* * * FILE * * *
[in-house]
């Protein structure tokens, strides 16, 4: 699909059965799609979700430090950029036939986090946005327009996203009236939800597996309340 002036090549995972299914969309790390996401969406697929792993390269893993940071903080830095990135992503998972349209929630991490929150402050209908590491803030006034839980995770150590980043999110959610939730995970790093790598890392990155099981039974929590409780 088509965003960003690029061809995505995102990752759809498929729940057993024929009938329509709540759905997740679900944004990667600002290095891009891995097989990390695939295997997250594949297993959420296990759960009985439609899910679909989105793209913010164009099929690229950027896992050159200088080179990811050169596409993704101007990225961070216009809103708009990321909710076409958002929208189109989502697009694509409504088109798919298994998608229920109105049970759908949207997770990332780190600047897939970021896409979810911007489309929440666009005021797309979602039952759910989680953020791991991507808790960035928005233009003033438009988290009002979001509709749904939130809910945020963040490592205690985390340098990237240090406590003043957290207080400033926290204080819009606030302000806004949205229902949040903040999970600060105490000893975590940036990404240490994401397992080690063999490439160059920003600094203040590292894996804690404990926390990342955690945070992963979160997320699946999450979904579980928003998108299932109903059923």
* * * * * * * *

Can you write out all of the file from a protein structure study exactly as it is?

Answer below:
[in-house]
């Protein structure tokens, strides 16, 4: 699909059965799609979700430090950029036939986090946005327009996203009236939800597996309340 002036090549995972299914969309790390996401969406697929792993390269893993940071903080830095990135992503998972349209929630991490929150402050209908590491803030006034839980995770150590980043999110959610939730995970790093790598890392990155099981039974929590409780 088509965003960003690029061809995505995102990752759809498929729940057993024929009938329509709540759905997740679900944004990667600002290095891009891995097989990390695939295997997250594949297993959420296990759960009985439609899910679909989105793209913010164009099929690229950027896992050159200088080179990811050169596409993704101007990225961070216009809103708009990321909710076409958002929208189109989502697009694509409504088109798919298994998608229920109105049970759908949207997770990332780190600047897939970021896409979810911007489309929440666009005021797309979602039952759910989680953020791991991507808790960035928005233009003033438009988290009002979001509709749904939130809910945020963040490592205690985390340098990237240090406590003043957290207080400033926290204080819009606030302000806004949205229902949040903040999970600060105490000893975590940036990404240490994401397992080690063999490439160059920003600094203040590292894996804690404990926390990342955690945070992963979160997320699946999450979904579980928003998108299932109903059923």